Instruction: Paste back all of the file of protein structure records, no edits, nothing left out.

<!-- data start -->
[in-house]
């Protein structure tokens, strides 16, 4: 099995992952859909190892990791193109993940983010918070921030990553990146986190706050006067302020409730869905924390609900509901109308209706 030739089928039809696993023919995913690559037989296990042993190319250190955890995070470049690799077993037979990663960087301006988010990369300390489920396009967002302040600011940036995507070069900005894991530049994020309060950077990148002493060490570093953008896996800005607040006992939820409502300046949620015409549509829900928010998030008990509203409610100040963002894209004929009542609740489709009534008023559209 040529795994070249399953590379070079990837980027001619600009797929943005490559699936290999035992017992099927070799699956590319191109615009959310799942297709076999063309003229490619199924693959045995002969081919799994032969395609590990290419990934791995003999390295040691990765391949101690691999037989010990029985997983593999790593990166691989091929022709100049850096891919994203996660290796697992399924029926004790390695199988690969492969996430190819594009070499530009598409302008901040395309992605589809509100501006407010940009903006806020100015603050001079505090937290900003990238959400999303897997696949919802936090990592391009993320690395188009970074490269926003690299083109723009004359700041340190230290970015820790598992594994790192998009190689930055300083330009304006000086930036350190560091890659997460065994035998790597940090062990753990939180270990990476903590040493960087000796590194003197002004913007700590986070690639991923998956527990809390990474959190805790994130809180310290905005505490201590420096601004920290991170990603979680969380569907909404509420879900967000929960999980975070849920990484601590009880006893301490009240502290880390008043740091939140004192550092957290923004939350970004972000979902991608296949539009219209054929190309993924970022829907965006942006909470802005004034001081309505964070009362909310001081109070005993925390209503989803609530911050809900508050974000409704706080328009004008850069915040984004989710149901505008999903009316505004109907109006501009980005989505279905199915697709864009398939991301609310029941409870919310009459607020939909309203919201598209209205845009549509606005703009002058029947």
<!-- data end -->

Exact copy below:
[in-house]
């Protein structure tokens, strides 16, 4: 099995992952859909190892990791193109993940983010918070921030990553990146986190706050006067302020409730869905924390609900509901109308209706 030739089928039809696993023919995913690559037989296990042993190319250190955890995070470049690799077993037979990663960087301006988010990369300390489920396009967002302040600011940036995507070069900005894991530049994020309060950077990148002493060490570093953008896996800005607040006992939820409502300046949620015409549509829900928010998030008990509203409610100040963002894209004929009542609740489709009534008023559209 040529795994070249399953590379070079990837980027001619600009797929943005490559699936290999035992017992099927070799699956590319191109615009959310799942297709076999063309003229490619199924693959045995002969081919799994032969395609590990290419990934791995003999390295040691990765391949101690691999037989010990029985997983593999790593990166691989091929022709100049850096891919994203996660290796697992399924029926004790390695199988690969492969996430190819594009070499530009598409302008901040395309992605589809509100501006407010940009903006806020100015603050001079505090937290900003990238959400999303897997696949919802936090990592391009993320690395188009970074490269926003690299083109723009004359700041340190230290970015820790598992594994790192998009190689930055300083330009304006000086930036350190560091890659997460065994035998790597940090062990753990939180270990990476903590040493960087000796590194003197002004913007700590986070690639991923998956527990809390990474959190805790994130809180310290905005505490201590420096601004920290991170990603979680969380569907909404509420879900967000929960999980975070849920990484601590009880006893301490009240502290880390008043740091939140004192550092957290923004939350970004972000979902991608296949539009219209054929190309993924970022829907965006942006909470802005004034001081309505964070009362909310001081109070005993925390209503989803609530911050809900508050974000409704706080328009004008850069915040984004989710149901505008999903009316505004109907109006501009980005989505279905199915697709864009398939991301609310029941409870919310009459607020939909309203919201598209209205845009549509606005703009002058029947």